CLOSER LOOK: The history-making vehicles that inspired an impressive set of 50ps…

This year, we’re celebrating 120 years of thrilling competition and daredevil feats with the NEW Isle of Man History of Motor Racing 50p Set.

We travelled to The National Motor Museum in Beaulieu where we met Patrick Collins – Curator: Vehicles and Research – who gave us a closer look at the history-making vehicles that inspired these impressive 50ps…

Watch our video below:

The Isle of Man Motor Racing 50p Set

Available exclusively from The Westminster Collection, this new 50p Set celebrates FIVE Motor Racing FIRSTS with each design featuring an iconic vehicle from history.

1904 – The FIRST Motor Race

The first motor race held on the Isle of Man decided Britain’s representatives for the Gordon Bennett Cup, marking the dawn of competitive Manx Motor Racing. Walter Thomas Clifford triumphed, covering the gruelling 255-mile course in 7 hours and 26 minutes in his Napier.

1907 – The FIRST Isle of Man TT Race

Fast forward to 1907, and we arrive at the birth of an iconic event – The first TT (Tourist Trophy) Race which was won by Rem Fowler on a Norton. This world-famous motorcycle race is synonymous with the Isle of Man and has been celebrated on a series of Isle of Man £2 Coins too!

1923 – The FIRST TT Sidecar Race

1923 was a landmark year for Manx Motorsports. First, the TT Sidecar Race was introduced – adding an extra layer of excitement to the race. The first Sidecar race was won by Freddie Dixon and passenger Walter Denney, who rode a Douglas to victory.

1923 – The FIRST Manx Grand Prix

1923 also marked the inaugural Manx Grand Prix. Known as the amateur’s alternative to the TT, the first Grand Prix was won by Len Randles on his 500cc Sunbeam.

1963 – The FIRST Manx Rally

Rounding out this extraordinary set is the coin celebrating the first Manx Rally in 1963. This landmark event was won by Reg McBride and Don Barrow in a Ford Anglia Allardette.

Available Exclusively from The Westminster Collection

You can view the Complete Isle of Man Motor Racing 50p Range on The Westminster Collection website. Prices start from JUST £37.50 and I’ve already seen SELL OUTS.

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Click here to view the range >>

The inspiration behind The Great British Pubs £2 Collection 🍻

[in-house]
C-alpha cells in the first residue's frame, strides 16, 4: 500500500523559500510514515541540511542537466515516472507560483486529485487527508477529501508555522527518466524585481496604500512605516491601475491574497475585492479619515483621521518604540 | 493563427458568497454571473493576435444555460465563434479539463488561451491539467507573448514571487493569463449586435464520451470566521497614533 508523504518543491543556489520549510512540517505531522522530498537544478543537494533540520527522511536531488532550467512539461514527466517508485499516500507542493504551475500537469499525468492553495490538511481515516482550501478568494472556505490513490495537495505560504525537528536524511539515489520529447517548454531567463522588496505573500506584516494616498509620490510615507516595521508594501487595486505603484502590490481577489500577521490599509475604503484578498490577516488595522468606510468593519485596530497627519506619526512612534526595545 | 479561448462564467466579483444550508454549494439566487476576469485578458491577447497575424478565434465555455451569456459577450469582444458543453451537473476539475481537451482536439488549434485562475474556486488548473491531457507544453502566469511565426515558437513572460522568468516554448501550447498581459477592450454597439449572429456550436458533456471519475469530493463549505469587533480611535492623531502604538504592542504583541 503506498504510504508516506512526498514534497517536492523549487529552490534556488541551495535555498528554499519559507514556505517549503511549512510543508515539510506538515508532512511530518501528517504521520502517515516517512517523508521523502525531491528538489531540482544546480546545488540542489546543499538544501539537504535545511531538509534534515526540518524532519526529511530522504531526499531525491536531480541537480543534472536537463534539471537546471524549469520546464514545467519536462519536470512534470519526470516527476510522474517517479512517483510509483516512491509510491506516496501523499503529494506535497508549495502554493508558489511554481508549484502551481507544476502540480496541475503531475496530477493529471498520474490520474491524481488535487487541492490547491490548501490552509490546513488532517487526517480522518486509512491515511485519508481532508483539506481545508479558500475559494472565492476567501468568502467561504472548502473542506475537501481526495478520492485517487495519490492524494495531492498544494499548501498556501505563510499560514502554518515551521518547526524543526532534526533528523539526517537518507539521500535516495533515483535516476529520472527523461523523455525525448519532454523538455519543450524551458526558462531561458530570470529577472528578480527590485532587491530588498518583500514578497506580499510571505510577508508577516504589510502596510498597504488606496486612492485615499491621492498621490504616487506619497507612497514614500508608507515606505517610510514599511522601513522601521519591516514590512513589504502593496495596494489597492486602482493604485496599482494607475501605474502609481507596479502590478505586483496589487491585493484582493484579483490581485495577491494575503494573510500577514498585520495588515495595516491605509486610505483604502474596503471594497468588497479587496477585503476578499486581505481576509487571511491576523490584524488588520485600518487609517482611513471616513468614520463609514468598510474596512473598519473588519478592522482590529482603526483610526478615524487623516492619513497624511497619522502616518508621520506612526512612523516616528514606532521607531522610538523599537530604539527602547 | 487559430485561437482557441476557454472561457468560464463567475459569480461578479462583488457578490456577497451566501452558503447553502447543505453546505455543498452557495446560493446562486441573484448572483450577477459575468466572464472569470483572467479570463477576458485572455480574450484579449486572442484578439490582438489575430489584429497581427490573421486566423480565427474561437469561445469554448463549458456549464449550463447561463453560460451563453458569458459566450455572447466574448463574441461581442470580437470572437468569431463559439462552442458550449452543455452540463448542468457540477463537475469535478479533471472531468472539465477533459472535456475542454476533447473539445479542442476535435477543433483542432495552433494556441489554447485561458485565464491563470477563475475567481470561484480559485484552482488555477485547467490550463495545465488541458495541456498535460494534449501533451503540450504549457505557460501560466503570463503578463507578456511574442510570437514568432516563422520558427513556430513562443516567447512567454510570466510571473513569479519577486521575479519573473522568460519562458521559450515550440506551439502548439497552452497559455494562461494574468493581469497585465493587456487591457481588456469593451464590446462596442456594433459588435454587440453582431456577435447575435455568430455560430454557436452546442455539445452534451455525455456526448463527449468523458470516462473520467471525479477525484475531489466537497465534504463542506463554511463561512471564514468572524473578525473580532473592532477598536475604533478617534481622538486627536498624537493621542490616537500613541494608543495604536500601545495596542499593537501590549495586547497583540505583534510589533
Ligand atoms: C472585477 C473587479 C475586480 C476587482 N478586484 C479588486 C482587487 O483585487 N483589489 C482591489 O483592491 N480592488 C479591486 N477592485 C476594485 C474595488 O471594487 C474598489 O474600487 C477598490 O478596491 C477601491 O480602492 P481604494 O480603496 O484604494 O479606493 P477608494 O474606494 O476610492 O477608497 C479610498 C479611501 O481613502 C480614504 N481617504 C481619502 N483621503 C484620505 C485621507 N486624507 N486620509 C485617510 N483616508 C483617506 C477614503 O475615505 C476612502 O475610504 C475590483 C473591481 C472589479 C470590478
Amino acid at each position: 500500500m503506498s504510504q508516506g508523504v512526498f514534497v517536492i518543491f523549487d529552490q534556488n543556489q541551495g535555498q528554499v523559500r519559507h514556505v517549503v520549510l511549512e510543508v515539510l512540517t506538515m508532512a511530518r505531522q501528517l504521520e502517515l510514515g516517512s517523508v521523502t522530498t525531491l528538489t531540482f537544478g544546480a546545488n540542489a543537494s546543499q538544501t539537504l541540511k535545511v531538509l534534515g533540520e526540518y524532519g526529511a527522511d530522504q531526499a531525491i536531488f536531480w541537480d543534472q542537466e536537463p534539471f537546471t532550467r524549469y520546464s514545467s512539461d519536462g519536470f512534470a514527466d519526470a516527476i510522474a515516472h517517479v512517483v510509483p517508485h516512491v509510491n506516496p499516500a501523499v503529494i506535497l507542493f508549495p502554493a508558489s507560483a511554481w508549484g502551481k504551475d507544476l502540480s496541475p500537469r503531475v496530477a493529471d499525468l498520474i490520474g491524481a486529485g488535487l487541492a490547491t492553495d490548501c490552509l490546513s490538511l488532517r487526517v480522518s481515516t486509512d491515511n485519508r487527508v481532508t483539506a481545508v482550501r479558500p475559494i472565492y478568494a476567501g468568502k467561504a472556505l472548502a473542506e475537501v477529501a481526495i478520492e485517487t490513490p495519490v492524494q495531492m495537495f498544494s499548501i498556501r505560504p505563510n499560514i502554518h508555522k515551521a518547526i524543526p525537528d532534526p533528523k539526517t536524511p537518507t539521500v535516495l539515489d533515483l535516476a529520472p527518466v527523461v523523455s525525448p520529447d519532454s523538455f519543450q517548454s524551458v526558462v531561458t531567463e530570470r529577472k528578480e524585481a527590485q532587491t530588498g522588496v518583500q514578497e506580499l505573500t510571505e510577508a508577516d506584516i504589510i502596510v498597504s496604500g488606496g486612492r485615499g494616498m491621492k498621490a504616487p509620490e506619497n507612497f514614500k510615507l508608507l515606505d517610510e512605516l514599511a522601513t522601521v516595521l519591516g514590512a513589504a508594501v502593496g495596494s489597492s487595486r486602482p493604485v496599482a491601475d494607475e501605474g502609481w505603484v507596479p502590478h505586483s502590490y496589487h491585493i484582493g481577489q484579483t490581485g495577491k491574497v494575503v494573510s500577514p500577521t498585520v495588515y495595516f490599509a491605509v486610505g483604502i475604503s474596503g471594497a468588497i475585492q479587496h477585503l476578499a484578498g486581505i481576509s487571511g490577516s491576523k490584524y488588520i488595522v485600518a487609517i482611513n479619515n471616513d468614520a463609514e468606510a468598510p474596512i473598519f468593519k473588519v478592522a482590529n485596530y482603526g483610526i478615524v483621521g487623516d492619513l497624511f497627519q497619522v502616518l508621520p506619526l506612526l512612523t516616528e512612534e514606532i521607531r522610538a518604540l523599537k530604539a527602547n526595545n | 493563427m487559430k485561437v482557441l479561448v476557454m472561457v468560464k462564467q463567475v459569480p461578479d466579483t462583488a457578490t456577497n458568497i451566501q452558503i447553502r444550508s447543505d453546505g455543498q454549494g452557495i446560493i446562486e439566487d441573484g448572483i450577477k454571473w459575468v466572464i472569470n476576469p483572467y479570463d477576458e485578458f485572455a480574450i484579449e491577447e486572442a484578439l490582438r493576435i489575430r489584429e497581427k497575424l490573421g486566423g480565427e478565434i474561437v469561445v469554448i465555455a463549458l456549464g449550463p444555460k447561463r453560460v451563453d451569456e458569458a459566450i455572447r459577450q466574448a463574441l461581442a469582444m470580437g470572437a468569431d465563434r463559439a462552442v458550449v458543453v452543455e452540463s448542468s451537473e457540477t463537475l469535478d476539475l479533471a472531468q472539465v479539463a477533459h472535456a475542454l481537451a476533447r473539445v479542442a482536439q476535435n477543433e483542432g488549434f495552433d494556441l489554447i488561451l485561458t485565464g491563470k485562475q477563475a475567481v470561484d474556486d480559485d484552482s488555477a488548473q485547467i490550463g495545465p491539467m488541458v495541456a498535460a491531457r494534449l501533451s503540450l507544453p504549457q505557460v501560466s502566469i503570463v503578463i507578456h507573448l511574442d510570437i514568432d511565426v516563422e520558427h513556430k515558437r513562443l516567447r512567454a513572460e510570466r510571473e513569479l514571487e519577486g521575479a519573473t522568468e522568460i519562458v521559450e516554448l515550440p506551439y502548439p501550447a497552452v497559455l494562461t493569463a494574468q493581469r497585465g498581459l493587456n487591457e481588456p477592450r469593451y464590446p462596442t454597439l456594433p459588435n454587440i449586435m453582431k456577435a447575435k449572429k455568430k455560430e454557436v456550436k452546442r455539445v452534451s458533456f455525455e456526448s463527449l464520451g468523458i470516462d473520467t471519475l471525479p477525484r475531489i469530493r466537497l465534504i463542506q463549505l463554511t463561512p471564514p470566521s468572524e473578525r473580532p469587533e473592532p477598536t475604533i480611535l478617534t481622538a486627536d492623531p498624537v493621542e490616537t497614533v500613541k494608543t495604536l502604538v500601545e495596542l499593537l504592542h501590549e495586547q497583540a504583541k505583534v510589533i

“The pub sign says: you are still in England. Come in here and – however far from home you are, however, outlandish our name – you will find the comforts of your local town or village.”

Sebastian Faulks, ‘Icons of England’. Edited by Bill Bryson, 2010

Following the special release of The Great British Pubs Collection, we wanted to delve into the history behind the iconic pub signs featured on the coins themselves.

It turns out the concept of a pub sign has been around for over 1,000 years! Spawning from the Roman custom of hanging vines outside to let thirsty travellers know they would soon have refreshment – combined with the Roman’s arrival in England, and the lack of grape vines to drape across the pub entrance, an evergreen bush was used as an alternative. So, pubs named The Bush or The Holly Bush owe their name to this ancient custom. The very first sign that there was a pub nearby…

The pub sign as we know it today was actually a royal decree. In 1393 King Richard ordered, ‘That whoever shall brew ale in the town, with the purpose of selling it, shall hang out a sign otherwise he shall forfeit his ale.’ As a result, many ale houses began to display signs. But with many still being unable to read it was necessary to use painted pictures so the establishment could be clearly identified.

So, keep reading below to explore the origins of each pub featured on the brand new £2 coin collection.

The Red Lion

The Red Lion is probably one of the most common names for a pub. It originates from the time of James VI of Scotland and I of England, uniting the Scottish and English crowns in 1603.

To emphasise the newfound union between the crowns of Scotland and England, James decreed that the heraldic red lion of Scotland should be displayed on all buildings of importance – which included pubs.

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The Red Lion £2 coin from the collection

The Ship Inn

As a maritime nation, there is a rich tradition of seafaring and trade that has resulted in many pubs having a name related to ships.

In some cases, the ships depicted on these signs were specific, such as Victory, Vice-Admiral Nelson’s flagship.

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The Ship Inn £2 coin from the collection

The Royal Oak

Another popular pub name is The Royal Oak. Originating after the Battle of Worcester in 1651, fought during the English Civil War.

Charles II’s Royalist Army was defeated during this battle by Cromwell’s Parliamentarians. Charles then had to flee for his life, seeking refuge in the form of a great oak tree near Boscobel House in Shropshire – with hopes that he would not be spotted by Cromwell’s men.